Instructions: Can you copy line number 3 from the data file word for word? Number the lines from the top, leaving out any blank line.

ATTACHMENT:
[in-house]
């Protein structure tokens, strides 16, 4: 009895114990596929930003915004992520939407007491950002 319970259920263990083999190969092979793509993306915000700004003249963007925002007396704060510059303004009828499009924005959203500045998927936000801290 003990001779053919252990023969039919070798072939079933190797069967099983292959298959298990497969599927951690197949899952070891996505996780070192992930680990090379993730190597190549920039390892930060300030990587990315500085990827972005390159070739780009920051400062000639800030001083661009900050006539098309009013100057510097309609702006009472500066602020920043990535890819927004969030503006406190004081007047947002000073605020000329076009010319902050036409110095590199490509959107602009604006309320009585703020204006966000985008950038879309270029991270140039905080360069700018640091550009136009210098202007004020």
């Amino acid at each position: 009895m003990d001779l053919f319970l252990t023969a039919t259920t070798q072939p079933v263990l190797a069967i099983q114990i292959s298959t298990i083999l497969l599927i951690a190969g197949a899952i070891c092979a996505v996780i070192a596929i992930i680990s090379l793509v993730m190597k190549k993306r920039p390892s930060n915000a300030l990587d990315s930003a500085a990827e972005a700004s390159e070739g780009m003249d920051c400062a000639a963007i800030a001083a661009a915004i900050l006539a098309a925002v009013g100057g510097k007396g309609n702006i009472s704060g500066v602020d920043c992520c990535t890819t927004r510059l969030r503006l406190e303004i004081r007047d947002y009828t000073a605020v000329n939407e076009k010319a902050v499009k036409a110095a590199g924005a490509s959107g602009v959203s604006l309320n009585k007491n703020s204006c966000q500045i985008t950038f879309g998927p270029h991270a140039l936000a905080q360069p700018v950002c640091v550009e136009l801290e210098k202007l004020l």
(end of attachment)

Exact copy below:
């Amino acid at each position: 009895m003990d001779l053919f319970l252990t023969a039919t259920t070798q072939p079933v263990l190797a069967i099983q114990i292959s298959t298990i083999l497969l599927i951690a190969g197949a899952i070891c092979a996505v996780i070192a596929i992930i680990s090379l793509v993730m190597k190549k993306r920039p390892s930060n915000a300030l990587d990315s930003a500085a990827e972005a700004s390159e070739g780009m003249d920051c400062a000639a963007i800030a001083a661009a915004i900050l006539a098309a925002v009013g100057g510097k007396g309609n702006i009472s704060g500066v602020d920043c992520c990535t890819t927004r510059l969030r503006l406190e303004i004081r007047d947002y009828t000073a605020v000329n939407e076009k010319a902050v499009k036409a110095a590199g924005a490509s959107g602009v959203s604006l309320n009585k007491n703020s204006c966000q500045i985008t950038f879309g998927p270029h991270a140039l936000a905080q360069p700018v950002c640091v550009e136009l801290e210098k202007l004020l």